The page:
"Health wise I am feeling great. I am a big supporter of trials - it allows new treatments and drugs to be brought in.”
A trial of cryotherapy and hormone therapy for prostate cancer that has come back after radiotherapy (CROP)
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This trial looked at hormone therapy and cryotherapy for prostate cancer that has come back in your prostate gland after radiotherapy. The trial was supported by Cancer Research UK.
Doctors may treat prostate cancer that hasn’t spread to another part of the body with radiotherapy. But if the cancer comes back they are unsure of the best way to treat it. You may have one type of treatment called hormone therapy or something called cryotherapy. Cryotherapy uses freezing probes to kill cancerous tissue.
In this trial, the researchers compared hormone therapy with cryotherapy followed by hormone therapy.
The aims of the trial were to find out
- How well cryotherapy before hormone therapy works for men with prostate cancer that has come back after radiotherapy
- More about the side effects
Summary of results
The trial team found that it wasn’t possible to do this trial. They couldn’t open the trial at enough hospitals and it was difficult to get men to join.
The planned treatments in this trial were
- Cryotherapy followed by hormone therapy
- Hormone therapy
The men taking part in the hormone therapy group weren't going to have treatment straight away. They were monitored to begin with and would start hormone therapy when their blood level of a protein called PSA went up.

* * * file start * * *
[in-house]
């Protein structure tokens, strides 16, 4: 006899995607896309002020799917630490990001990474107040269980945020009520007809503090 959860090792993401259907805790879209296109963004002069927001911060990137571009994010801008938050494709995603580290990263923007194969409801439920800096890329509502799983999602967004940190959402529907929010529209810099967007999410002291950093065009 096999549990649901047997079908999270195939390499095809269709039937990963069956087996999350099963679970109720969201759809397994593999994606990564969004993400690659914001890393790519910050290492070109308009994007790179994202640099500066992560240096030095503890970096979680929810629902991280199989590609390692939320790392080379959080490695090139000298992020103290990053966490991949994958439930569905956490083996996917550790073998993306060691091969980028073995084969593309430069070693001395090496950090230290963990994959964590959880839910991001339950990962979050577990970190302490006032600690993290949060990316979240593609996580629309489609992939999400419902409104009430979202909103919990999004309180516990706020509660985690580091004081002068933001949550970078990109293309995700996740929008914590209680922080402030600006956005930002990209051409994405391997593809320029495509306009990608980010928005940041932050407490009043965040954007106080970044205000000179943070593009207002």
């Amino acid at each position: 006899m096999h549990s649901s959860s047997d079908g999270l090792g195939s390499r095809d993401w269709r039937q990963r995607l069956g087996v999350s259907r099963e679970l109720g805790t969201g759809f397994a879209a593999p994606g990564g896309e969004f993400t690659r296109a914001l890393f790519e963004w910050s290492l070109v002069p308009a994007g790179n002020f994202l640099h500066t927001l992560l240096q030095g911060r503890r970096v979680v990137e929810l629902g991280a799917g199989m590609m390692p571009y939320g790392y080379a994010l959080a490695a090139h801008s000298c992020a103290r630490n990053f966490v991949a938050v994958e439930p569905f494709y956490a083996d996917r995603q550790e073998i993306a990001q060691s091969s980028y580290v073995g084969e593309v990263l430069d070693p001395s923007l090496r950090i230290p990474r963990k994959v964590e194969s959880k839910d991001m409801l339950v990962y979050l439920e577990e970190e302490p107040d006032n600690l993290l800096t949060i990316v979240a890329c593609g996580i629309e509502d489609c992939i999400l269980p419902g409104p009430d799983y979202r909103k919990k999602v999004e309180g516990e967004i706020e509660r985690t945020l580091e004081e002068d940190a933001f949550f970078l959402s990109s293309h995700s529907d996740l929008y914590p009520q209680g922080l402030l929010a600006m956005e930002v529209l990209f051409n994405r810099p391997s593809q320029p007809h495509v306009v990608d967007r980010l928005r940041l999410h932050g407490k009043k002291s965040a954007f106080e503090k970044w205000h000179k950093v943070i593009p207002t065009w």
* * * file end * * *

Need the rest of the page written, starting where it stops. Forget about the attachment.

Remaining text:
The trial aimed to recruit 540 men. It was going to run at a number of hospitals, but only 4 opened. The researchers screened 39 men to see if they were eligible to take part. They found that most of the men didn’t want to be randomised. In a randomised trial the people taking part are put into 2 treatment groups by a computer. Neither the men nor their doctor could decide which group they were in. Of the 28 men who were eligible,
- 7 agreed to be randomised
- 21 didn’t agree to be randomised
The trial team found that the men didn’t agree to be randomised because
- The researchers had difficulties explaining that the treatments worked as well as each other
- Most of the men wanted to have cryotherapy
- The men may have thought that having treatment straight away was better than waiting for treatment. Most of them didn’t find it acceptable that they would have to wait for treatment if they were randomised to have hormone therapy alone.
Unfortunately the trial had to close earlier than planned because of the recruitment problems.
We have based this summary on information from the team who ran the trial. The information they sent us has been reviewed by independent specialists (
How to join a clinical trial
Professor Hing Y. Leung
Cancer Research UK
NIHR Clinical Research Network: Cancer
NHS Greater Glasgow and Clyde
This is Cancer Research UK trial number CRUK/10/048.